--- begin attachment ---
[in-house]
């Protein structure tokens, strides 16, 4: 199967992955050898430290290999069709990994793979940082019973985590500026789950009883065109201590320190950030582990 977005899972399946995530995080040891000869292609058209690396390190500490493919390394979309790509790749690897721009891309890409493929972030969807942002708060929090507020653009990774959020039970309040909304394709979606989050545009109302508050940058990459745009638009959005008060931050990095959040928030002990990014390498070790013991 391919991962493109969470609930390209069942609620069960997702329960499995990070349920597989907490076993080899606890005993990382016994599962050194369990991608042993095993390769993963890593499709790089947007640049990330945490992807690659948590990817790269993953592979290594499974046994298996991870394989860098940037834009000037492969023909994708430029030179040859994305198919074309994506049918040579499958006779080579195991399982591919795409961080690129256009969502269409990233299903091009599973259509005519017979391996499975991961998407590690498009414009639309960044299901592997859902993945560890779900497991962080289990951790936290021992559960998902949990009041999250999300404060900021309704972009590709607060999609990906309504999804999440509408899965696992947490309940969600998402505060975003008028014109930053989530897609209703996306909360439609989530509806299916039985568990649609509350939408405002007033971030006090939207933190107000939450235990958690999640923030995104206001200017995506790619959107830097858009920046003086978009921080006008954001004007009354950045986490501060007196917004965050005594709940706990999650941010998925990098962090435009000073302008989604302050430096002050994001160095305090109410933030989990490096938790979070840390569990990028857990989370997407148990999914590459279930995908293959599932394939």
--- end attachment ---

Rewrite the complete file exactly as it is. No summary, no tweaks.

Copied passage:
[in-house]
């Protein structure tokens, strides 16, 4: 199967992955050898430290290999069709990994793979940082019973985590500026789950009883065109201590320190950030582990 977005899972399946995530995080040891000869292609058209690396390190500490493919390394979309790509790749690897721009891309890409493929972030969807942002708060929090507020653009990774959020039970309040909304394709979606989050545009109302508050940058990459745009638009959005008060931050990095959040928030002990990014390498070790013991 391919991962493109969470609930390209069942609620069960997702329960499995990070349920597989907490076993080899606890005993990382016994599962050194369990991608042993095993390769993963890593499709790089947007640049990330945490992807690659948590990817790269993953592979290594499974046994298996991870394989860098940037834009000037492969023909994708430029030179040859994305198919074309994506049918040579499958006779080579195991399982591919795409961080690129256009969502269409990233299903091009599973259509005519017979391996499975991961998407590690498009414009639309960044299901592997859902993945560890779900497991962080289990951790936290021992559960998902949990009041999250999300404060900021309704972009590709607060999609990906309504999804999440509408899965696992947490309940969600998402505060975003008028014109930053989530897609209703996306909360439609989530509806299916039985568990649609509350939408405002007033971030006090939207933190107000939450235990958690999640923030995104206001200017995506790619959107830097858009920046003086978009921080006008954001004007009354950045986490501060007196917004965050005594709940706990999650941010998925990098962090435009000073302008989604302050430096002050994001160095305090109410933030989990490096938790979070840390569990990028857990989370997407148990999914590459279930995908293959599932394939």